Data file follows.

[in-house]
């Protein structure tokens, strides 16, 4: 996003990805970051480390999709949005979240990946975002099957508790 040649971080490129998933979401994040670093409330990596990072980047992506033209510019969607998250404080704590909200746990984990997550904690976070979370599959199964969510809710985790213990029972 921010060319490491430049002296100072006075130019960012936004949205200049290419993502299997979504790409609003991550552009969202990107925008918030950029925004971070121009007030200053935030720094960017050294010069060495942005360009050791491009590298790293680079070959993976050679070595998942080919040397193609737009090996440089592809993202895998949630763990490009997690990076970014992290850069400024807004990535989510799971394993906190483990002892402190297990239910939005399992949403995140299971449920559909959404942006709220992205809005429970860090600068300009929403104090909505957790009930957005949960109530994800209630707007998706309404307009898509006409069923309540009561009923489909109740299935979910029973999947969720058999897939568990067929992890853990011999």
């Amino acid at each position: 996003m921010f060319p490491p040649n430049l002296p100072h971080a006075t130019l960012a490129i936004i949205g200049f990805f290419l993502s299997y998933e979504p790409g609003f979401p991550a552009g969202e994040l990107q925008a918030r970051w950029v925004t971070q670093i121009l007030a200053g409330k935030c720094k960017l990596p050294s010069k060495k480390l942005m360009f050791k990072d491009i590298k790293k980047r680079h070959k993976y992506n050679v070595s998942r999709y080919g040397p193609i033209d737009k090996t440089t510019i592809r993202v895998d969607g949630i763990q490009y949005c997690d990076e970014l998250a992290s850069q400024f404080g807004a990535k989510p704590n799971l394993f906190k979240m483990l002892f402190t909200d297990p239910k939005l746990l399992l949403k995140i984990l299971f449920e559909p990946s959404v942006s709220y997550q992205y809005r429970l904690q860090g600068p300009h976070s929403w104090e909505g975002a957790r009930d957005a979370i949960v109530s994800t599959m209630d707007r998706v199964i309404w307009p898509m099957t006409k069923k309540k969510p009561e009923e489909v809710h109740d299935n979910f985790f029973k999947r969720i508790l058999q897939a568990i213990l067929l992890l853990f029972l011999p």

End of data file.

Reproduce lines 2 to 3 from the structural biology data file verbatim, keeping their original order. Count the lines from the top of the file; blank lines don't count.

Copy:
């Protein structure tokens, strides 16, 4: 996003990805970051480390999709949005979240990946975002099957508790 040649971080490129998933979401994040670093409330990596990072980047992506033209510019969607998250404080704590909200746990984990997550904690976070979370599959199964969510809710985790213990029972 921010060319490491430049002296100072006075130019960012936004949205200049290419993502299997979504790409609003991550552009969202990107925008918030950029925004971070121009007030200053935030720094960017050294010069060495942005360009050791491009590298790293680079070959993976050679070595998942080919040397193609737009090996440089592809993202895998949630763990490009997690990076970014992290850069400024807004990535989510799971394993906190483990002892402190297990239910939005399992949403995140299971449920559909959404942006709220992205809005429970860090600068300009929403104090909505957790009930957005949960109530994800209630707007998706309404307009898509006409069923309540009561009923489909109740299935979910029973999947969720058999897939568990067929992890853990011999």
């Amino acid at each position: 996003m921010f060319p490491p040649n430049l002296p100072h971080a006075t130019l960012a490129i936004i949205g200049f990805f290419l993502s299997y998933e979504p790409g609003f979401p991550a552009g969202e994040l990107q925008a918030r970051w950029v925004t971070q670093i121009l007030a200053g409330k935030c720094k960017l990596p050294s010069k060495k480390l942005m360009f050791k990072d491009i590298k790293k980047r680079h070959k993976y992506n050679v070595s998942r999709y080919g040397p193609i033209d737009k090996t440089t510019i592809r993202v895998d969607g949630i763990q490009y949005c997690d990076e970014l998250a992290s850069q400024f404080g807004a990535k989510p704590n799971l394993f906190k979240m483990l002892f402190t909200d297990p239910k939005l746990l399992l949403k995140i984990l299971f449920e559909p990946s959404v942006s709220y997550q992205y809005r429970l904690q860090g600068p300009h976070s929403w104090e909505g975002a957790r009930d957005a979370i949960v109530s994800t599959m209630d707007r998706v199964i309404w307009p898509m099957t006409k069923k309540k969510p009561e009923e489909v809710h109740d299935n979910f985790f029973k999947r969720i508790l058999q897939a568990i213990l067929l992890l853990f029972l011999p």